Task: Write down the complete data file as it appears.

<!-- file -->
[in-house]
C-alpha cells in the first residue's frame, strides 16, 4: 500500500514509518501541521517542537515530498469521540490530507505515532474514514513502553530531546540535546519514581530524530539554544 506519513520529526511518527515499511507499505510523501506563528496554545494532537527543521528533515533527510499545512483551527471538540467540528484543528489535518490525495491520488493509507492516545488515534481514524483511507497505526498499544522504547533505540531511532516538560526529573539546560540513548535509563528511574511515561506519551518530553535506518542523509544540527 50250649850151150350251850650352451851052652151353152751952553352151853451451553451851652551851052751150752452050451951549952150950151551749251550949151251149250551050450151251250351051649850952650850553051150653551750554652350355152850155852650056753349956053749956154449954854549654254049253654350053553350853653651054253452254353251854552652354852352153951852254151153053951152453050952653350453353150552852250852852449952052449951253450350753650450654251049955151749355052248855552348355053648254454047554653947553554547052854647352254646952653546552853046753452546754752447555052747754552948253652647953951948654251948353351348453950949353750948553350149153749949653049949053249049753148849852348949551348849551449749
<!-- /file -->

[in-house]
C-alpha cells in the first residue's frame, strides 16, 4: 500500500514509518501541521517542537515530498469521540490530507505515532474514514513502553530531546540535546519514581530524530539554544 506519513520529526511518527515499511507499505510523501506563528496554545494532537527543521528533515533527510499545512483551527471538540467540528484543528489535518490525495491520488493509507492516545488515534481514524483511507497505526498499544522504547533505540531511532516538560526529573539546560540513548535509563528511574511515561506519551518530553535506518542523509544540527 50250649850151150350251850650352451851052652151353152751952553352151853451451553451851652551851052751150752452050451951549952150950151551749251550949151251149250551050450151251250351051649850952650850553051150653551750554652350355152850155852650056753349956053749956154449954854549654254049253654350053553350853653651054253452254353251854552652354852352153951852254151153053951152453050952653350453353150552852250852852449952052449951253450350753650450654251049955151749355052248855552348355053648254454047554653947553554547052854647352254646952653546552853046753452546754752447555052747754552948253652647953951948654251948353351348453950949353750948553350149153749949653049949053249049753148849852348949551348849551449749